With these regulations in place last year, it means the stretch of the river affected would have been closed to all angling for roughly the last three weeks of May.  

Note, we don't know what the boundaries are exactly yet.   It could be a large portion of the most popular areas, or it could be upriver a ways from Beaubear Island.   It will be interesting to find out the official boundaries when they are announced.

This change is going to have a very significant impact on the recreational fishing in the area, most notably to the Miramichi Striper Cup, the largest fishing event in Eastern Canada and a huge draw for a community that needs the influx of tourism dollars.   The Striper Cup is a fantastic fishing event and I really hope this new restriction does not hurt them.     In 2017, it is slated to run from May 26-28, right in the middle of the typical spawning season.

If a significant stretch of the river ends up being closed during the event, some of the best fishing locations will likely be off limits and as such, many of the regular participants may opt not to attend which would be very unfortunate indeed.   This will also mean that for those who do attend, the tournament boundaries may be significantly reduced and as such congestion on the river will be much greater, upping the potential for conflicts, 'road rage', and perhaps even making it dangerous for anyone with a kayak or canoe to be fishing that water during the weekend of the derby.  Note, kayaks are not permitted in the derby which is mainly why I haven't attended, but I do wish them the best of luck.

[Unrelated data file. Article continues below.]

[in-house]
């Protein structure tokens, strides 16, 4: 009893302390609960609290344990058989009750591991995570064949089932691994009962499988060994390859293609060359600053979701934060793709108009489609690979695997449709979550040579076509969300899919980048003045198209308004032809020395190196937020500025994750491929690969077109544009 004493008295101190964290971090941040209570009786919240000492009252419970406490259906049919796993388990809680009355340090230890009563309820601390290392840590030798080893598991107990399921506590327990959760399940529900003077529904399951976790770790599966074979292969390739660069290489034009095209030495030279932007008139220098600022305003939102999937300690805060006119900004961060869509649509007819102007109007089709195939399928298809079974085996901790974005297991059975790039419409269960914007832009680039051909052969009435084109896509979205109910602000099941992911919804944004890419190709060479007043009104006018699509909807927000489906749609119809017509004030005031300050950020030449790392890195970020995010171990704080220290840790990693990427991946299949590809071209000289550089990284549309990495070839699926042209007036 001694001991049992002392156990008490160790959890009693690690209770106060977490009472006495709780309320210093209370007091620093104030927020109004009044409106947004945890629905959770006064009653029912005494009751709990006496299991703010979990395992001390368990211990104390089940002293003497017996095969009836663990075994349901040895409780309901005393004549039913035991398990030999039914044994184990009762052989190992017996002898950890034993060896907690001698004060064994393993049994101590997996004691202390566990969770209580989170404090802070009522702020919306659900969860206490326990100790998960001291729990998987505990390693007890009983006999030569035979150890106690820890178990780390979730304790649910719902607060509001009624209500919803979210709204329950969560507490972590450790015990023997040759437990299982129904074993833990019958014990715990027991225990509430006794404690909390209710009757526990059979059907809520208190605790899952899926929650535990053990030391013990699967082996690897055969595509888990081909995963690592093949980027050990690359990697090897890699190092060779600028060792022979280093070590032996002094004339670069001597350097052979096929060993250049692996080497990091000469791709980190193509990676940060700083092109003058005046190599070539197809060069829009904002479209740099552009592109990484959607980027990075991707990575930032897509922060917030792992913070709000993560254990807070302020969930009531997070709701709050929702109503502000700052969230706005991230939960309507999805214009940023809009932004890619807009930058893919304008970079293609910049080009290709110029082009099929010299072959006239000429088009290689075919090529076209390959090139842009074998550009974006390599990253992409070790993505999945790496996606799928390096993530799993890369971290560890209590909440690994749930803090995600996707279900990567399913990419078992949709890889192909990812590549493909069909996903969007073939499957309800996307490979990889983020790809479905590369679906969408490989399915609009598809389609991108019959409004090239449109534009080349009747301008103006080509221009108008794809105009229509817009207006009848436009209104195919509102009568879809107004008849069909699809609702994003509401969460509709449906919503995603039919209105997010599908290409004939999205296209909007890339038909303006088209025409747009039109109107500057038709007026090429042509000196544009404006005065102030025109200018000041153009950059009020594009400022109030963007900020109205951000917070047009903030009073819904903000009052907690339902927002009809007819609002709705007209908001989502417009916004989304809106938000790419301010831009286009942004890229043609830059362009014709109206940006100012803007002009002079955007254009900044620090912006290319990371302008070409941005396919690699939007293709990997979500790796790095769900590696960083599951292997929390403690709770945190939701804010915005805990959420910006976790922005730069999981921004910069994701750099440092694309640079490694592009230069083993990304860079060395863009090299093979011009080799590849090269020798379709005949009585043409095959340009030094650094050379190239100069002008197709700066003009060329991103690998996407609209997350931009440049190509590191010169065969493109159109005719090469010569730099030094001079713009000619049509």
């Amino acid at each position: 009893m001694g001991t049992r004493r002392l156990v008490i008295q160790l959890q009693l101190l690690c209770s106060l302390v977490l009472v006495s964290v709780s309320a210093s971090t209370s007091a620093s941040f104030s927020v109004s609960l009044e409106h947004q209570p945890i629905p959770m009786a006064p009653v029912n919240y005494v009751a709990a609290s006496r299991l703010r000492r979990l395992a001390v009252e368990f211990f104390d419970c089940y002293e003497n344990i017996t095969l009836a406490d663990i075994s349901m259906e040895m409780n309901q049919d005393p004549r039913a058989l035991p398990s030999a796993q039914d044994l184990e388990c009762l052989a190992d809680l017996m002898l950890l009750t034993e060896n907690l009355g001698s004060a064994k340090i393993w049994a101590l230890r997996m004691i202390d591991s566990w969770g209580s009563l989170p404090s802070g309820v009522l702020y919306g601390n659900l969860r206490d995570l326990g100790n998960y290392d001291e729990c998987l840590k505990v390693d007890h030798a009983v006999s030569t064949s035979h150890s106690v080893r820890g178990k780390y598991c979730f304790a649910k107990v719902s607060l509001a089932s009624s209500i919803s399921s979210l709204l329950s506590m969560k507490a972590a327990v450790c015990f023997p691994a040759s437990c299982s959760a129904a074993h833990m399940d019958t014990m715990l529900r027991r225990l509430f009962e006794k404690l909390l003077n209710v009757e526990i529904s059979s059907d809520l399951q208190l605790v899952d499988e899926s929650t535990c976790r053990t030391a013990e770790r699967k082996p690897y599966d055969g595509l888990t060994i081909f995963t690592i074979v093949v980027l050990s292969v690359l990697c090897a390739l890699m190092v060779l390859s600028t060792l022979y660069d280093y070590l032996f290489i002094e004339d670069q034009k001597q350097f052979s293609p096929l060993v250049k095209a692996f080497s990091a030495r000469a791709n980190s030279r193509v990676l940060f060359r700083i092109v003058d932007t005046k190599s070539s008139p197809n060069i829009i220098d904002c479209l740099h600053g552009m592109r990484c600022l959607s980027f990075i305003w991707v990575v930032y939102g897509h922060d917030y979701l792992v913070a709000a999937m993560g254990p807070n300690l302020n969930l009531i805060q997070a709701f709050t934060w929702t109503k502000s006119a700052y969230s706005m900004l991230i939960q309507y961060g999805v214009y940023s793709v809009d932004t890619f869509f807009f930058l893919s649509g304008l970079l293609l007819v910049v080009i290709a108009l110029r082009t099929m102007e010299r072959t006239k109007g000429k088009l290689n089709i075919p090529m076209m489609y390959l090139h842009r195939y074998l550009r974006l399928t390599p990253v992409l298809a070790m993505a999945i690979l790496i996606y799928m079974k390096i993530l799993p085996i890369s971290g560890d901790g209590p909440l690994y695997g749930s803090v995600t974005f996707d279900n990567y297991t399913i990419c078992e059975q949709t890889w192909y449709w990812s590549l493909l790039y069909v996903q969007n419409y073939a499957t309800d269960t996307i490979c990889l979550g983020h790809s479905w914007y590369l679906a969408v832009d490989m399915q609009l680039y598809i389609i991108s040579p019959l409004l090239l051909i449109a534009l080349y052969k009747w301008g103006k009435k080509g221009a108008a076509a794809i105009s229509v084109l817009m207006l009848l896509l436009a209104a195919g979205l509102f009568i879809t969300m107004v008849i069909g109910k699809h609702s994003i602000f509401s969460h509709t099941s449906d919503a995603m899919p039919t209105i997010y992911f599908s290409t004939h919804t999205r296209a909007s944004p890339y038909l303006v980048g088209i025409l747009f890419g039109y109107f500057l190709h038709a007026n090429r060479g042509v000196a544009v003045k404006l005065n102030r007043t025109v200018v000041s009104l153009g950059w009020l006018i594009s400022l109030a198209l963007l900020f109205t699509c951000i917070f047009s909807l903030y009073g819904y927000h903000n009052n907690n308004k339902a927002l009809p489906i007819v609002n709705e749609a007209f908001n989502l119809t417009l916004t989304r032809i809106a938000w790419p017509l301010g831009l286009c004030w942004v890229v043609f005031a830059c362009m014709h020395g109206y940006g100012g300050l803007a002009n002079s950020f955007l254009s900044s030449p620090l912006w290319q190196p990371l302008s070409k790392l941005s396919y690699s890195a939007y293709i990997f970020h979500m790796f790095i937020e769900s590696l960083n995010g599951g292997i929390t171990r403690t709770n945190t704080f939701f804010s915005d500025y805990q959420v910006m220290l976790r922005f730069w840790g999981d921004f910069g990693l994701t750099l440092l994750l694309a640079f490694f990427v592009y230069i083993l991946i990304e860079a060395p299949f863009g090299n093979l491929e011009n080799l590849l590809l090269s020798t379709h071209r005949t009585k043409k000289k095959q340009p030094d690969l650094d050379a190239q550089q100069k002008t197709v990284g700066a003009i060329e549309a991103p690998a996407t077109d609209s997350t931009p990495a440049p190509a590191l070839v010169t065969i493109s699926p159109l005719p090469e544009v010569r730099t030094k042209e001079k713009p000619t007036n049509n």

Personally, I had a 4 day trip planned with a friend for Miramichi this year on the weekend preceding the Striper Cup.    Should the stretch of the river be closed for our planned trip, I'm not sure that we will bother to go, and may instead look elsewhere.   However if the rule change were to have allowed shore, canoe and kayak fishing then we would still be able to make our visit there without hesitation.

Anyhow, feel free to share your thoughts on this change.   I know there are people who feel the striped bass population has grown inordinately large and does not need any protection.  There are others who feel the striped bass are affecting the salmon so the stripers shouldn't be protected to this extent.   And others still will look primarily on the economic impacts.    How do you look at this change, and if you do feel there should have been a change, what do you think it should have been?


  1. Well said Joe. I agree it seems the root of the issue has not really been addressed.

    1. I think the only people that should be allowed up and down the river are the commercial fishermen if this is the case. ZERO "recreation" on the water should be the decree if motors are the issue. It makes no sense that pleasure boats can still churn up the water all they like, but others can't.

  2. Jon Richfield, I am a biologist mainly qualified in entomology
    Answered Oct 6, 2015
    If you can find one, good luck; they are getting rarer because they are easy to catch and people kill them for their eggs to make caviar.
    They are large, non-threatening fish, fairly slow-swimming, so they are easy to net.